We cannot kindle when we will
The fire which in the heart resides;
The spirit bloweth and is still,
In mystery our soul abides.
But tasks in hours of insight will'd
Can be through hours of gloom fulfill'd.
Ladies retreats have always been one of my most anticipated events. When the kids were small retreats meant a full night's sleep and no one else's food to cut up. As they have grown older and sleep is less rare, the retreats still promise a reprieve from a busy schedule and the emotional exhaustion that seems to have replaced the physical.
Last weekend I took off with a beloved friend for North Carolina and the Whole Heart Mom retreat led by Sally Clarkson. This was my first time to attend this event, and I had the privilege, along with a few others, to briefly speak and share some of my mothering journey.
Through her books and blog, Sally has been a mentor to me for years. My heart has returned to her kind, affirming voice time and again over my 21 years of mothering. Her message speaks to the soul of a mom, drawing out and validating the unique calling and value of motherhood. Throughout the weekend I heard story after story of how her books, especially The Mission of Motherhood, had encouraged women to embrace the beauty, challenge, and privilege of being a mom.
As I listened to Sally share and spoke with other moms over the weekend, my passion for my children was renewed. New life was breathed into ideals that had faded with disappointments over time. My heart's desire to give the best of my energy and time to my husband and children was affirmed. I left excited and encouraged.
If you've ever attended a retreat like this, you are probably familiar with the phenomena I am about to describe. It typically begins the morning of the last day of the retreat. The mental list that possessed your brain the day you arrived but has been conspicuously absent for the last 24 hours starts to return as you pack your bag before attending the morning meeting. Usually, the passion for your last few hours of freedom are strong enough to shove the list aside for the day. BUT once the day's events are over, and you've said your goodbyes to new friends, it looms menacingly in the back of your mind. "Breathe deep," you calmly tell yourself as you begin the drive home. Then the self-talk begins. It reminds me of that little worm in the Veggie Tale movie of Jonah. "I am a skilled metal worker," except it sounds something like this, "I am a loving mother. I respond with grace and love when I enter the house and the breakfast dishes from last Friday are in the sink with the weekend's on top, and the kids ask what's for dinner, and . ." You get the idea.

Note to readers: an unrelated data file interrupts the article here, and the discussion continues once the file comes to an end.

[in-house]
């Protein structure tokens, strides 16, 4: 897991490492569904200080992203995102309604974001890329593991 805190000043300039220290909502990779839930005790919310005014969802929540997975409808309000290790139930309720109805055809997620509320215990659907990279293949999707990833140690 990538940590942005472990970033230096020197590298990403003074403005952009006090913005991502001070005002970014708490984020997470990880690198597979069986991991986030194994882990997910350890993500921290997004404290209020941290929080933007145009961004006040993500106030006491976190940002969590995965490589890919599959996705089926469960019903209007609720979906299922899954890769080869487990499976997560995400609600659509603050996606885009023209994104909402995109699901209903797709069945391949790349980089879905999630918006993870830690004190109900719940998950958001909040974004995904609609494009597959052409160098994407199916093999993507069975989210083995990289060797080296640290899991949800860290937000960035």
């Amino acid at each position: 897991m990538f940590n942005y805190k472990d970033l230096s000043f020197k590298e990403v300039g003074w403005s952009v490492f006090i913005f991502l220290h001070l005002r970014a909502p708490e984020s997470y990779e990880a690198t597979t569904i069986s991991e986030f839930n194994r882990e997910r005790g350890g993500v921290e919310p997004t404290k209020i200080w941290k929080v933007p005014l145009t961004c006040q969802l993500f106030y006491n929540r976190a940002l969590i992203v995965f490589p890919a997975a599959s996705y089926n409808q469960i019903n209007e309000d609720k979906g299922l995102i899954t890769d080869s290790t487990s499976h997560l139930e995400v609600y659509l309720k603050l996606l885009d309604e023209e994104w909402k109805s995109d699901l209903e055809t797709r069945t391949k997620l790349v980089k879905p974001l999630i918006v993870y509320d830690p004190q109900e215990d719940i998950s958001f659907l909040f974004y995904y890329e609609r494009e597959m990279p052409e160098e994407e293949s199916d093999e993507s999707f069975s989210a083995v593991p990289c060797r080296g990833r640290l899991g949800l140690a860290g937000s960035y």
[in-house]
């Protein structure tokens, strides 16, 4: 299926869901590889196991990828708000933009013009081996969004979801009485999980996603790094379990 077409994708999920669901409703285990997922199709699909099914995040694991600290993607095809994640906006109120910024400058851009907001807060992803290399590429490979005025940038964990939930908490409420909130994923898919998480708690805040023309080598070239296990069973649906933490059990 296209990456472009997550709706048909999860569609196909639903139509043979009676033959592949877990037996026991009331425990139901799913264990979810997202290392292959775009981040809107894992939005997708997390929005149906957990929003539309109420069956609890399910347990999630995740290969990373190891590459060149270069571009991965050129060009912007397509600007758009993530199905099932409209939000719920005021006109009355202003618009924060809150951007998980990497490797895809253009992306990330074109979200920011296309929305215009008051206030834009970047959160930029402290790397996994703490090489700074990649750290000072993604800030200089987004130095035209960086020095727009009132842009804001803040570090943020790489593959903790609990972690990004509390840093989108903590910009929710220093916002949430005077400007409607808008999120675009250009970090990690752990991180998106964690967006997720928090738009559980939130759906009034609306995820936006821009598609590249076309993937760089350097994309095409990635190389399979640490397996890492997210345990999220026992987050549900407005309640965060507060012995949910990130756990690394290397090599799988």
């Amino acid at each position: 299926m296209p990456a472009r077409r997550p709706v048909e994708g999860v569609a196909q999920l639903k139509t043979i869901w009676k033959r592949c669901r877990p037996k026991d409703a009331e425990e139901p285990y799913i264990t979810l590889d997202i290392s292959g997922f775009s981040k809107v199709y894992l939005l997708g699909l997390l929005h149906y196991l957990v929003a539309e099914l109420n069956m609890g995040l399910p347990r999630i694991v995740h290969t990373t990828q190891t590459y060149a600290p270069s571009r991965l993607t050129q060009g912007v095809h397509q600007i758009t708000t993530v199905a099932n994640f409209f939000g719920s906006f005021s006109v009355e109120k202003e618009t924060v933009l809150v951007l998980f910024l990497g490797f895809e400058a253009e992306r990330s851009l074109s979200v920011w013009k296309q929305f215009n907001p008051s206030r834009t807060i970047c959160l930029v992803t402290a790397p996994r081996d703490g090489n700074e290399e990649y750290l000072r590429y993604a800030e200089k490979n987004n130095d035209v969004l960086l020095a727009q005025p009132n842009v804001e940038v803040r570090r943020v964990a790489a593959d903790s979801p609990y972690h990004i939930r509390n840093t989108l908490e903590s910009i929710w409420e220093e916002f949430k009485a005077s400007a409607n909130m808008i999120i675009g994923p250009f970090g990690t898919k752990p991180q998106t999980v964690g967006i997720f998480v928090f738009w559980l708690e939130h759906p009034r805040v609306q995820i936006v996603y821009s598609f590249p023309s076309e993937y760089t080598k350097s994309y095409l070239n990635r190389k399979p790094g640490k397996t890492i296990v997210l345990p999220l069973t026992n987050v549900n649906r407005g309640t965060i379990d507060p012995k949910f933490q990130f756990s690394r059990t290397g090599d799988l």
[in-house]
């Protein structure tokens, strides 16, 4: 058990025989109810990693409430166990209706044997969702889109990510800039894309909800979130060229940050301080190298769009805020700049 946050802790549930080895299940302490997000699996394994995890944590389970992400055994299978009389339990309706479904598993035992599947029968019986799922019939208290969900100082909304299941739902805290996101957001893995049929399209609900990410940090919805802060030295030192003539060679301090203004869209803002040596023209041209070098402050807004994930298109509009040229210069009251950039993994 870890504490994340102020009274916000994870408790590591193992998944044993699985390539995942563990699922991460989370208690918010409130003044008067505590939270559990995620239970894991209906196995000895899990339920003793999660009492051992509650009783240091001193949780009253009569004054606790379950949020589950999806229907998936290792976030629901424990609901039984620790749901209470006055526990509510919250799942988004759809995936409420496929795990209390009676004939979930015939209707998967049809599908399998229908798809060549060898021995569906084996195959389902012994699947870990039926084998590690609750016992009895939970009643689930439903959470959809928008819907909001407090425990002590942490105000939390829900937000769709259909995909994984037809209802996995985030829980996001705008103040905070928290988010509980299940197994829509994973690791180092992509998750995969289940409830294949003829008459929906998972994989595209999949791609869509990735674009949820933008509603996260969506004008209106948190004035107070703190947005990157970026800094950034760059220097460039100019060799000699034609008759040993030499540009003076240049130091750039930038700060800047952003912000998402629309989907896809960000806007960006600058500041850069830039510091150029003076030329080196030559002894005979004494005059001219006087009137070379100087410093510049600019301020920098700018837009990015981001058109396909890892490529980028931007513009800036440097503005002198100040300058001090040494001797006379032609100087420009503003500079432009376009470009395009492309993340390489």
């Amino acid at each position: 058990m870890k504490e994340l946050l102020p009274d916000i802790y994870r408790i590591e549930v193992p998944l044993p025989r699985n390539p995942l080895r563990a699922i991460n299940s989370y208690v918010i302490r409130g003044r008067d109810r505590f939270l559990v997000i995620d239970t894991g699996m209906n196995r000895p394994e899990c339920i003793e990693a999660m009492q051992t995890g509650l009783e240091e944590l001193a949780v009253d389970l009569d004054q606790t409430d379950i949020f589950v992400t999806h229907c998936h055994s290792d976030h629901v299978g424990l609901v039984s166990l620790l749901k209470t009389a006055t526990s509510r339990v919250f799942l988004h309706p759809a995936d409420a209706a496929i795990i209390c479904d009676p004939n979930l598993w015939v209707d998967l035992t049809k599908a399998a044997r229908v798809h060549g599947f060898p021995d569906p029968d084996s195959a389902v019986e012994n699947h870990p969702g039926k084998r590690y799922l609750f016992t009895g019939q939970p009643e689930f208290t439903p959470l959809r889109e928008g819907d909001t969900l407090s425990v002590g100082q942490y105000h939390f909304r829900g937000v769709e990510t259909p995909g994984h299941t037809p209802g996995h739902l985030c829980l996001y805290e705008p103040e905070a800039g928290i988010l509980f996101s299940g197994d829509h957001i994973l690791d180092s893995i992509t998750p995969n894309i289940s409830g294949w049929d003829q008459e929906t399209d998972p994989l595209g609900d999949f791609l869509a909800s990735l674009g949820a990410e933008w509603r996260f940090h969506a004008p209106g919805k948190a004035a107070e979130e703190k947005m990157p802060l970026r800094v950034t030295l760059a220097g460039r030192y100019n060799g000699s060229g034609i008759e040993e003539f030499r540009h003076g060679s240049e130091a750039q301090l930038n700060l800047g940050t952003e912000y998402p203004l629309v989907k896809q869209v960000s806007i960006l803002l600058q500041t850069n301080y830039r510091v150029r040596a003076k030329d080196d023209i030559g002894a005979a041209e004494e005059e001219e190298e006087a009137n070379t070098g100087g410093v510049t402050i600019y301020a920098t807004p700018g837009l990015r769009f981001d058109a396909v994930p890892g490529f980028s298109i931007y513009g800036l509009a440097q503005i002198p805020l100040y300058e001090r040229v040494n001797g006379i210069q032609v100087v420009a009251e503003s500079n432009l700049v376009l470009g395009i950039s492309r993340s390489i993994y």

It's not really like this. Yes it is. The exact mental talk may vary, but the impending threat of life as we live it, not as we imagine it, looms large after a retreat. It threatens to consume all our hopes and good intentions. Often it does. I've heard the most dangerous part of a space shuttle journey is when it is reentering the earth's atmosphere. What a perfect analogy. The friction and heat are unbelievable and the vessel is most vulnerable to explosion. Am I talking about the space shuttle or moms? Yes.
That's why the poem at the beginning of this post is such an inspiration to me! Instead of feeling like it was all for naught, a motherhood pipe dream, I can accept the often overwhelming reality of my days while drawing inspiration from my "mountain-top" time away. Amy Grant used to sing a song whose chorus says:
And I'd love to live on a mountain top
Fellowshipping with the Lord
I'd love to stand on a mountain top
'Cause I love to feel my spirit soar
But I've got to come down from the mountain top
To the people in the valley below
Or they'll never know that they can go
To the Mountain Of The Lord
May we walk in faith as women and mothers, in hours of insight and gloom, in paths that lead to mountain tops and through valleys, fulfilling the blessed tasks our loving Father has entrusted to us.
"I am a loving mother . ." ;)
So many gifts. So much gratitude . .
195. waking to a cacophony of busy spring birds
196. daughter's insightful, beautiful prayer
197. sun "rise"
198. husband's strong, gentle hand reaching for me in the night
199. kids warming themselves like kittens in the spring sun
200. tiny blue flowers all over the yard
201. two hundred things to give thanks for that I might have missed if it weren't for this precious woman and this exercise . . read the book (thank you, Ann)
202. sister and father on missions trip in Guatamala
203. son home for spring break
204. conversations that rankle and challenge and ultimately affirm truth and love
205. season of Lent
Labels: 1000 gifts